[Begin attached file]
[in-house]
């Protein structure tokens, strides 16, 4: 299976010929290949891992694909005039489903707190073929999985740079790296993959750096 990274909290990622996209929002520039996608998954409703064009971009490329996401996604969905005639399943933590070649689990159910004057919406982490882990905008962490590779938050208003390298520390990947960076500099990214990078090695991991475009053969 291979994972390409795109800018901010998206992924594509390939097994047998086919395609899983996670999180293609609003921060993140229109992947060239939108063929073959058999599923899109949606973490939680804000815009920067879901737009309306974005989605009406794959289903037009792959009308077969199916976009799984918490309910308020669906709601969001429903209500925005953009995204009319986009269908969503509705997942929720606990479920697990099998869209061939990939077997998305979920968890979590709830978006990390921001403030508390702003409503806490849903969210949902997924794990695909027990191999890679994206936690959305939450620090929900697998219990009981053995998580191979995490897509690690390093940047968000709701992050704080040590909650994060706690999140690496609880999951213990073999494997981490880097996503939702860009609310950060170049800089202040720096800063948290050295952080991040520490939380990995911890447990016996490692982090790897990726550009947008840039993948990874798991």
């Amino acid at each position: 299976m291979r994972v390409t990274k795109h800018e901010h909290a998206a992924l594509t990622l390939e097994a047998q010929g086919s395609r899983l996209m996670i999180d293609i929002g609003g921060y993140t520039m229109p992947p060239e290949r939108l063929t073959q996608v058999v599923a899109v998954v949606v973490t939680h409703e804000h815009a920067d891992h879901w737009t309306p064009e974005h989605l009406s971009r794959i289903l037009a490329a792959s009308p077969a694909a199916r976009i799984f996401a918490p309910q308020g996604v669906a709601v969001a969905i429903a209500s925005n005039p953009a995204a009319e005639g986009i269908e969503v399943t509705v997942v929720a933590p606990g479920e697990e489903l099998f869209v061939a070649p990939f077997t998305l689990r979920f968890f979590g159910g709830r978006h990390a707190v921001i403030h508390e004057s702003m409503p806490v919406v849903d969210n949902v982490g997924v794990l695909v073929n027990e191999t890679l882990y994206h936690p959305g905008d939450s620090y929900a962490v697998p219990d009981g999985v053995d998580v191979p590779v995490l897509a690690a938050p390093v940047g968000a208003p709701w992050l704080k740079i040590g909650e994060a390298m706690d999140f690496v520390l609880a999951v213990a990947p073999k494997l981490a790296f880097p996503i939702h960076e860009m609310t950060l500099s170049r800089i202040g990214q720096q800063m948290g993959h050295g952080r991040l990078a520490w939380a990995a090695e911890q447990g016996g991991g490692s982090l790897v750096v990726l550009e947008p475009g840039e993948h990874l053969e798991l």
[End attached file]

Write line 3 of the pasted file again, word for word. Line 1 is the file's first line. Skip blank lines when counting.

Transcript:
């Amino acid at each position: 299976m291979r994972v390409t990274k795109h800018e901010h909290a998206a992924l594509t990622l390939e097994a047998q010929g086919s395609r899983l996209m996670i999180d293609i929002g609003g921060y993140t520039m229109p992947p060239e290949r939108l063929t073959q996608v058999v599923a899109v998954v949606v973490t939680h409703e804000h815009a920067d891992h879901w737009t309306p064009e974005h989605l009406s971009r794959i289903l037009a490329a792959s009308p077969a694909a199916r976009i799984f996401a918490p309910q308020g996604v669906a709601v969001a969905i429903a209500s925005n005039p953009a995204a009319e005639g986009i269908e969503v399943t509705v997942v929720a933590p606990g479920e697990e489903l099998f869209v061939a070649p990939f077997t998305l689990r979920f968890f979590g159910g709830r978006h990390a707190v921001i403030h508390e004057s702003m409503p806490v919406v849903d969210n949902v982490g997924v794990l695909v073929n027990e191999t890679l882990y994206h936690p959305g905008d939450s620090y929900a962490v697998p219990d009981g999985v053995d998580v191979p590779v995490l897509a690690a938050p390093v940047g968000a208003p709701w992050l704080k740079i040590g909650e994060a390298m706690d999140f690496v520390l609880a999951v213990a990947p073999k494997l981490a790296f880097p996503i939702h960076e860009m609310t950060l500099s170049r800089i202040g990214q720096q800063m948290g993959h050295g952080r991040l990078a520490w939380a990995a090695e911890q447990g016996g991991g490692s982090l790897v750096v990726l550009e947008p475009g840039e993948h990874l053969e798991l």